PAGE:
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Financial centre faces setback as regulators depart

Dubai is fighting to preserve the reputation of its embryonic international financial centre following the shock decision to dismiss the two men in charge of setting up its regulatory system.

Representatives of the developer, the Dubai International Financial Centre (DIFC), and of the two sacked executives, Ian Hay Davison and Phillip Thorpe ? respectively the former chairman and chief executives of the regulator, the Dubai Financial Services Authority (DFSA) ? are now embroiled in an increasingly acerbic dispute over the reasons for the dismissals.

The DIFC moved quickly to minimize disruption by appointing Habib Al-Mulla, a member of the DFSA board, as its new chairman, and David King, the managing director of supervision and a former chief executive of the London Metal Exchange, as Thorpe?s successor.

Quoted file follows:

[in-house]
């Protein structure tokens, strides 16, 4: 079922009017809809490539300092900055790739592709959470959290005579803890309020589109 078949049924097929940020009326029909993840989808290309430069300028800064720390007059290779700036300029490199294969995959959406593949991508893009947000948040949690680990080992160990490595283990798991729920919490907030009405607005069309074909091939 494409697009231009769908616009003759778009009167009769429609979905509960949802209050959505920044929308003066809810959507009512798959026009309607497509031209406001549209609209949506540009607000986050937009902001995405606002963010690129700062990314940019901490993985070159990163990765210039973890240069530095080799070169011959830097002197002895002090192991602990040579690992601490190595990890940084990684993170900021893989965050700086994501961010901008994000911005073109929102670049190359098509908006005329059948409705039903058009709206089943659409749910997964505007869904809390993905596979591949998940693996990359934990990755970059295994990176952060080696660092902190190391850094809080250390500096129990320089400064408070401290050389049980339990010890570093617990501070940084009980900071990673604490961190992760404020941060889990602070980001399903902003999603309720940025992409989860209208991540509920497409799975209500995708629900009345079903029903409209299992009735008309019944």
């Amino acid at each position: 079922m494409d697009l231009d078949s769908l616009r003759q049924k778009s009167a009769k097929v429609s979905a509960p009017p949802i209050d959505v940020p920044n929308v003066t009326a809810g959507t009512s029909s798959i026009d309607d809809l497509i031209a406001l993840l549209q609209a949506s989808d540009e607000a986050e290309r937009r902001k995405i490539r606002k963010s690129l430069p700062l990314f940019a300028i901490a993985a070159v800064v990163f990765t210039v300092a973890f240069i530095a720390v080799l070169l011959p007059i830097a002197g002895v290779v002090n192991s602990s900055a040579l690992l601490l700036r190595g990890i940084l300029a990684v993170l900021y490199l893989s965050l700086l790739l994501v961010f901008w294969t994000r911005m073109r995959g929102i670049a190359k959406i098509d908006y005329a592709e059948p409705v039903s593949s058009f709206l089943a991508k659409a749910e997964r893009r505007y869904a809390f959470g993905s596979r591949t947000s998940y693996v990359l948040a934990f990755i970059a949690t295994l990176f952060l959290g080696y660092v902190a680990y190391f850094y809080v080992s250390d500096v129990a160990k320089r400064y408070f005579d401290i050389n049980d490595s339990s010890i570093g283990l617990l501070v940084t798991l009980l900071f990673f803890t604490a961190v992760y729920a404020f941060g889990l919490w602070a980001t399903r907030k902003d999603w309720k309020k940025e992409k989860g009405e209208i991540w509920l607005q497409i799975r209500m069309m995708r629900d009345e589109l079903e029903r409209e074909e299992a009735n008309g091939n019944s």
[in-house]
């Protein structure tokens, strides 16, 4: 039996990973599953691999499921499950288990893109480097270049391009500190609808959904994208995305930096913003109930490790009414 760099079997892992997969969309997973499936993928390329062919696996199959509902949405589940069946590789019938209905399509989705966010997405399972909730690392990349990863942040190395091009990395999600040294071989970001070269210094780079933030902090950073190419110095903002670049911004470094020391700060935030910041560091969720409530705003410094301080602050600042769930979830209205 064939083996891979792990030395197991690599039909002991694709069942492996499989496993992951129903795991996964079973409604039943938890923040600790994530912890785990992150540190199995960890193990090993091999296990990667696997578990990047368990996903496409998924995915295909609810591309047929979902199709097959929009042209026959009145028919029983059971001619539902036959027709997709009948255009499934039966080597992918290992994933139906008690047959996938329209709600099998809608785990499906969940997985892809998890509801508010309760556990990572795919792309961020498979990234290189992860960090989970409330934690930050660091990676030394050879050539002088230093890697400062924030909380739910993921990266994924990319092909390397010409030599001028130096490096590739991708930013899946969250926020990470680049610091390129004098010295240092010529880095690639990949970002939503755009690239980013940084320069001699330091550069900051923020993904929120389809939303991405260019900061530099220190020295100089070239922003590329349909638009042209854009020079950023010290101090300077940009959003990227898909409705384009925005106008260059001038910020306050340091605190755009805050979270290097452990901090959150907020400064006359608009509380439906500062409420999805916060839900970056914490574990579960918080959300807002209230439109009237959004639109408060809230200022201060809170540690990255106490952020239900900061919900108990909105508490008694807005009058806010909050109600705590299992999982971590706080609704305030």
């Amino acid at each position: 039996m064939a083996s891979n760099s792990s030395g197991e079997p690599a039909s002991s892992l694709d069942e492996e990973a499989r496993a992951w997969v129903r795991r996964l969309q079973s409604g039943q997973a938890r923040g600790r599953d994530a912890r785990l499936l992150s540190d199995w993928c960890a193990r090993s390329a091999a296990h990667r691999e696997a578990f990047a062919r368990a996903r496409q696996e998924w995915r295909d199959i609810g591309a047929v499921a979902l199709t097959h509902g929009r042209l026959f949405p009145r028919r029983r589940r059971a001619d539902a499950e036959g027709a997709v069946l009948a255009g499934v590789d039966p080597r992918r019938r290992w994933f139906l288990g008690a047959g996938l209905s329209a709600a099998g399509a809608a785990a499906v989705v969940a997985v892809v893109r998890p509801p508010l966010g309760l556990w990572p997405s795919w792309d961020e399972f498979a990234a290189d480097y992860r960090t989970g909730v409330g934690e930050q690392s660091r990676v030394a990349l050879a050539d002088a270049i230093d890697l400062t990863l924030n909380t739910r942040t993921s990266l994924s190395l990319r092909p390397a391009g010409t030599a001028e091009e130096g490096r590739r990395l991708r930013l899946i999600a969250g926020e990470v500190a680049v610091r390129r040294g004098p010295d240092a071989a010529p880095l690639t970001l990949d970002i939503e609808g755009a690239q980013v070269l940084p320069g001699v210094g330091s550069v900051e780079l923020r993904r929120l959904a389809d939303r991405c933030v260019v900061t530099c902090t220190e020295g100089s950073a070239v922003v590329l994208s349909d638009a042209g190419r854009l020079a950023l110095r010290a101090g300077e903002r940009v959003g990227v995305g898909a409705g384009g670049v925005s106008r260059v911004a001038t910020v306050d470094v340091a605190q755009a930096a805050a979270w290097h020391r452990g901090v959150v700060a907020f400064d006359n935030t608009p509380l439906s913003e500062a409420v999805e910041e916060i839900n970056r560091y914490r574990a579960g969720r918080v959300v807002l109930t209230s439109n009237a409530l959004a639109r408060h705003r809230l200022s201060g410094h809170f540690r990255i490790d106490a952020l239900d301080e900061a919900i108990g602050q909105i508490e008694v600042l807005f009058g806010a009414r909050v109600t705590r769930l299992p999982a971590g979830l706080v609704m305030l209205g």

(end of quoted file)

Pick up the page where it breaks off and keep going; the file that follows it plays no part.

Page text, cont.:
Reaction in Dubai is divided about the impact of the decisions, which could cast a shadow over the future of the multi-billion dollar financial centre.

One senior western banker describes it as a ?massive own goal?. But another says that the decision would accelerate the success of the DIFC.

But there is no doubt that Bahrain and Saudi Arabia, which also have ambitions to become the region?s leading international financial centre, will see it as an opportunity to court the banks that were considering taking out licences in the region.

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